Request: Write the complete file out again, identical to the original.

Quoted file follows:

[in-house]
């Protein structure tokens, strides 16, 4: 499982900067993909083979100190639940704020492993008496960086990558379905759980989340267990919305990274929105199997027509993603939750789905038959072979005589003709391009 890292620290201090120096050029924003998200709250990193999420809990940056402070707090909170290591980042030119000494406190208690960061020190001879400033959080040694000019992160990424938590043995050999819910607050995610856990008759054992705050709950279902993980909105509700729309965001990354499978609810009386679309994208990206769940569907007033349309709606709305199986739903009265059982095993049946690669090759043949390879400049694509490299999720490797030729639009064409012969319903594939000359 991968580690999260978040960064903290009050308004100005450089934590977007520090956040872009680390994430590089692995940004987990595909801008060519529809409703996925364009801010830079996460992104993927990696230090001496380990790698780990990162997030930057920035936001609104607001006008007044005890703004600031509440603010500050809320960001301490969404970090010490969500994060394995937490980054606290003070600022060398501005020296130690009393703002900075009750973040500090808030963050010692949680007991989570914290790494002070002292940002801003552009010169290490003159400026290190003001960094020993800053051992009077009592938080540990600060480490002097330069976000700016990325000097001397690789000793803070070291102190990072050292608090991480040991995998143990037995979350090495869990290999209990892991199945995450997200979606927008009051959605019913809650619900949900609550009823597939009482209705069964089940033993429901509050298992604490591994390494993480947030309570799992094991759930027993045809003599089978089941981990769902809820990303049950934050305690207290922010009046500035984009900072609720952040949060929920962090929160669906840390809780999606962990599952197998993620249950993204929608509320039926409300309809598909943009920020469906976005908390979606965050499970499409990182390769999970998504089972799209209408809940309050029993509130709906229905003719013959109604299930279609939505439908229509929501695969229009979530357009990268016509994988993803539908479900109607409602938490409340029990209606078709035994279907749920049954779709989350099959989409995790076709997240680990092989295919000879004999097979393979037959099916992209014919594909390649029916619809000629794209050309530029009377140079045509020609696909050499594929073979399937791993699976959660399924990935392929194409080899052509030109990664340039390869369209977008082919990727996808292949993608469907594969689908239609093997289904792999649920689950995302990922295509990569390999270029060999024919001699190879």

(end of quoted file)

[in-house]
């Protein structure tokens, strides 16, 4: 499982900067993909083979100190639940704020492993008496960086990558379905759980989340267990919305990274929105199997027509993603939750789905038959072979005589003709391009 890292620290201090120096050029924003998200709250990193999420809990940056402070707090909170290591980042030119000494406190208690960061020190001879400033959080040694000019992160990424938590043995050999819910607050995610856990008759054992705050709950279902993980909105509700729309965001990354499978609810009386679309994208990206769940569907007033349309709606709305199986739903009265059982095993049946690669090759043949390879400049694509490299999720490797030729639009064409012969319903594939000359 991968580690999260978040960064903290009050308004100005450089934590977007520090956040872009680390994430590089692995940004987990595909801008060519529809409703996925364009801010830079996460992104993927990696230090001496380990790698780990990162997030930057920035936001609104607001006008007044005890703004600031509440603010500050809320960001301490969404970090010490969500994060394995937490980054606290003070600022060398501005020296130690009393703002900075009750973040500090808030963050010692949680007991989570914290790494002070002292940002801003552009010169290490003159400026290190003001960094020993800053051992009077009592938080540990600060480490002097330069976000700016990325000097001397690789000793803070070291102190990072050292608090991480040991995998143990037995979350090495869990290999209990892991199945995450997200979606927008009051959605019913809650619900949900609550009823597939009482209705069964089940033993429901509050298992604490591994390494993480947030309570799992094991759930027993045809003599089978089941981990769902809820990303049950934050305690207290922010009046500035984009900072609720952040949060929920962090929160669906840390809780999606962990599952197998993620249950993204929608509320039926409300309809598909943009920020469906976005908390979606965050499970499409990182390769999970998504089972799209209408809940309050029993509130709906229905003719013959109604299930279609939505439908229509929501695969229009979530357009990268016509994988993803539908479900109607409602938490409340029990209606078709035994279907749920049954779709989350099959989409995790076709997240680990092989295919000879004999097979393979037959099916992209014919594909390649029916619809000629794209050309530029009377140079045509020609696909050499594929073979399937791993699976959660399924990935392929194409080899052509030109990664340039390869369209977008082919990727996808292949993608469907594969689908239609093997289904792999649920689950995302990922295509990569390999270029060999024919001699190879």